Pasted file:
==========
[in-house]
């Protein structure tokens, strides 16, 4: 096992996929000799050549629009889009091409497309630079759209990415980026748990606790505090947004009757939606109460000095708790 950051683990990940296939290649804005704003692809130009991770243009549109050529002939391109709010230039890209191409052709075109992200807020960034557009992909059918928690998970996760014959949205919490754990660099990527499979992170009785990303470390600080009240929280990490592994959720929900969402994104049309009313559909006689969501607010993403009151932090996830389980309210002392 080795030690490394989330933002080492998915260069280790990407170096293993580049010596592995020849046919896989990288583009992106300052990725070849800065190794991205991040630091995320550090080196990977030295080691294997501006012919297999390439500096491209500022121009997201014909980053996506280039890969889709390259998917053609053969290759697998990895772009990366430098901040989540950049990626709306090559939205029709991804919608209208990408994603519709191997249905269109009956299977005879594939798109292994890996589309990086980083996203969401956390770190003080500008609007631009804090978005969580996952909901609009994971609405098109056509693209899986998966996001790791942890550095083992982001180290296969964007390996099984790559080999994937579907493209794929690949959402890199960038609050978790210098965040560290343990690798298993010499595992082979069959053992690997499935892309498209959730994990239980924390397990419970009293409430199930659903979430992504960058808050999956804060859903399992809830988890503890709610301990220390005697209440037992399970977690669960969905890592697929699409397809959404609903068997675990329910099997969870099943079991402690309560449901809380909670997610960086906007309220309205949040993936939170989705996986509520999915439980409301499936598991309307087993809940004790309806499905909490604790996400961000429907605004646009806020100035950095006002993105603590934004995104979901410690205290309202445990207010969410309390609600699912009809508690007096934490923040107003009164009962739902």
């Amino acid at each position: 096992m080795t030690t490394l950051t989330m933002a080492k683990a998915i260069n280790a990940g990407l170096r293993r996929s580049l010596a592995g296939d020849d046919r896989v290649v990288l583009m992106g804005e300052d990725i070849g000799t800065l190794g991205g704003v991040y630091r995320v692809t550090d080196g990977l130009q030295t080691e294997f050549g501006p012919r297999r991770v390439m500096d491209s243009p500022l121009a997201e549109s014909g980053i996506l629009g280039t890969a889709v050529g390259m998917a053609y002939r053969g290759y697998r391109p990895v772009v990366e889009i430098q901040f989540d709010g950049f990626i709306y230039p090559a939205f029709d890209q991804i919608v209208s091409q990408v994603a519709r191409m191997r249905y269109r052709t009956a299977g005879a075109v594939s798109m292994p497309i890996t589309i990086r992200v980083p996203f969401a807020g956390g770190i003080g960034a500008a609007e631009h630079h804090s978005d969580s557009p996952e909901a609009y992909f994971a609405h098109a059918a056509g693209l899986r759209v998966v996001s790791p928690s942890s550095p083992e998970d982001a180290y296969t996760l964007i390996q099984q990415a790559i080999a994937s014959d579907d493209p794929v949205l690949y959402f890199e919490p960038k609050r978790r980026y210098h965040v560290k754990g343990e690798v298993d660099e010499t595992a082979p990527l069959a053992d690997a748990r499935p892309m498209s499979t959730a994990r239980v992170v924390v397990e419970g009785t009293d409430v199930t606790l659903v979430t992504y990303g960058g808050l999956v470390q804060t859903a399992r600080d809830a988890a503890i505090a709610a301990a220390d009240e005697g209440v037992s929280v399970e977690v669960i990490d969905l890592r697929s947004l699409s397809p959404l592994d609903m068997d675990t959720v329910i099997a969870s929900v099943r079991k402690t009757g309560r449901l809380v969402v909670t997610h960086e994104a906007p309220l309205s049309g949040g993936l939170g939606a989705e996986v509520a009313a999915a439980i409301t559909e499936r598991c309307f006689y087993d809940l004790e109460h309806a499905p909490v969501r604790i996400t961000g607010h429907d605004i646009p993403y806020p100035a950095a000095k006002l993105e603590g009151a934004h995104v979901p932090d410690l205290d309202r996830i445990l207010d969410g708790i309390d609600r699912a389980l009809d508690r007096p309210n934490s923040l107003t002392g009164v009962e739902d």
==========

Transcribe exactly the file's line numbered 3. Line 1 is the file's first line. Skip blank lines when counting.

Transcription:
């Amino acid at each position: 096992m080795t030690t490394l950051t989330m933002a080492k683990a998915i260069n280790a990940g990407l170096r293993r996929s580049l010596a592995g296939d020849d046919r896989v290649v990288l583009m992106g804005e300052d990725i070849g000799t800065l190794g991205g704003v991040y630091r995320v692809t550090d080196g990977l130009q030295t080691e294997f050549g501006p012919r297999r991770v390439m500096d491209s243009p500022l121009a997201e549109s014909g980053i996506l629009g280039t890969a889709v050529g390259m998917a053609y002939r053969g290759y697998r391109p990895v772009v990366e889009i430098q901040f989540d709010g950049f990626i709306y230039p090559a939205f029709d890209q991804i919608v209208s091409q990408v994603a519709r191409m191997r249905y269109r052709t009956a299977g005879a075109v594939s798109m292994p497309i890996t589309i990086r992200v980083p996203f969401a807020g956390g770190i003080g960034a500008a609007e631009h630079h804090s978005d969580s557009p996952e909901a609009y992909f994971a609405h098109a059918a056509g693209l899986r759209v998966v996001s790791p928690s942890s550095p083992e998970d982001a180290y296969t996760l964007i390996q099984q990415a790559i080999a994937s014959d579907d493209p794929v949205l690949y959402f890199e919490p960038k609050r978790r980026y210098h965040v560290k754990g343990e690798v298993d660099e010499t595992a082979p990527l069959a053992d690997a748990r499935p892309m498209s499979t959730a994990r239980v992170v924390v397990e419970g009785t009293d409430v199930t606790l659903v979430t992504y990303g960058g808050l999956v470390q804060t859903a399992r600080d809830a988890a503890i505090a709610a301990a220390d009240e005697g209440v037992s929280v399970e977690v669960i990490d969905l890592r697929s947004l699409s397809p959404l592994d609903m068997d675990t959720v329910i099997a969870s929900v099943r079991k402690t009757g309560r449901l809380v969402v909670t997610h960086e994104a906007p309220l309205s049309g949040g993936l939170g939606a989705e996986v509520a009313a999915a439980i409301t559909e499936r598991c309307f006689y087993d809940l004790e109460h309806a499905p909490v969501r604790i996400t961000g607010h429907d605004i646009p993403y806020p100035a950095a000095k006002l993105e603590g009151a934004h995104v979901p932090d410690l205290d309202r996830i445990l207010d969410g708790i309390d609600r699912a389980l009809d508690r007096p309210n934490s923040l107003t002392g009164v009962e739902d």